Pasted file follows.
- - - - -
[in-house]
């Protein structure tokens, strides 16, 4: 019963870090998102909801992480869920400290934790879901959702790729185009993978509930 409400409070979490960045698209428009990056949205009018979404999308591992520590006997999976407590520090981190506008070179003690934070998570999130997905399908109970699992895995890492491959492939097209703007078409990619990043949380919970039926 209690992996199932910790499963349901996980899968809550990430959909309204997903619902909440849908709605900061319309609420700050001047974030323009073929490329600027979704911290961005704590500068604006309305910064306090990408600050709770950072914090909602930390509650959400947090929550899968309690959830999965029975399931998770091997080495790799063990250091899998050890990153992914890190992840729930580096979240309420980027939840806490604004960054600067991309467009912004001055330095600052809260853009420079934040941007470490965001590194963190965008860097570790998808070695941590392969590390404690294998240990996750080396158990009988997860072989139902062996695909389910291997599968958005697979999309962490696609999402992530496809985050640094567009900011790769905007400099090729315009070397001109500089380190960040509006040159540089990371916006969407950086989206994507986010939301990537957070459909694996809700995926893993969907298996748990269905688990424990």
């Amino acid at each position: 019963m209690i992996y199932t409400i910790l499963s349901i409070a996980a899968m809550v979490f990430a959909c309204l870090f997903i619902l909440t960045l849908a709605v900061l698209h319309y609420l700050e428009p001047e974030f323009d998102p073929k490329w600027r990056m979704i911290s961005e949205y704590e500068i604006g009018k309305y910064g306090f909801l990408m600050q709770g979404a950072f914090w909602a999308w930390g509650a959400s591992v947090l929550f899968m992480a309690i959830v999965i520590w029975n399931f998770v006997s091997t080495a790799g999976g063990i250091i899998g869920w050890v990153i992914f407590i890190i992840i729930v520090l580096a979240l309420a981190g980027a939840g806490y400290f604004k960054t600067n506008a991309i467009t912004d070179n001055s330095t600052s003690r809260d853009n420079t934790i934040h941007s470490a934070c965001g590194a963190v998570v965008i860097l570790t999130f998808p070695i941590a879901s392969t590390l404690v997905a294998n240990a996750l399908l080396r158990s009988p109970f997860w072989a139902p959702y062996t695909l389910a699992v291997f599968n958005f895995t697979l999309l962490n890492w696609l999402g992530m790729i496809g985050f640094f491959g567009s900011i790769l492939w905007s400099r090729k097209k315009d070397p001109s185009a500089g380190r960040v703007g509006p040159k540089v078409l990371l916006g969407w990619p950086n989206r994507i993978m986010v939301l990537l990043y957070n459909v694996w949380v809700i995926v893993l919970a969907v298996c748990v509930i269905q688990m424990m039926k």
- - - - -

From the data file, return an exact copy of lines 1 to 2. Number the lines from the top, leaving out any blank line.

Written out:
[in-house]
């Protein structure tokens, strides 16, 4: 019963870090998102909801992480869920400290934790879901959702790729185009993978509930 409400409070979490960045698209428009990056949205009018979404999308591992520590006997999976407590520090981190506008070179003690934070998570999130997905399908109970699992895995890492491959492939097209703007078409990619990043949380919970039926 209690992996199932910790499963349901996980899968809550990430959909309204997903619902909440849908709605900061319309609420700050001047974030323009073929490329600027979704911290961005704590500068604006309305910064306090990408600050709770950072914090909602930390509650959400947090929550899968309690959830999965029975399931998770091997080495790799063990250091899998050890990153992914890190992840729930580096979240309420980027939840806490604004960054600067991309467009912004001055330095600052809260853009420079934040941007470490965001590194963190965008860097570790998808070695941590392969590390404690294998240990996750080396158990009988997860072989139902062996695909389910291997599968958005697979999309962490696609999402992530496809985050640094567009900011790769905007400099090729315009070397001109500089380190960040509006040159540089990371916006969407950086989206994507986010939301990537957070459909694996809700995926893993969907298996748990269905688990424990």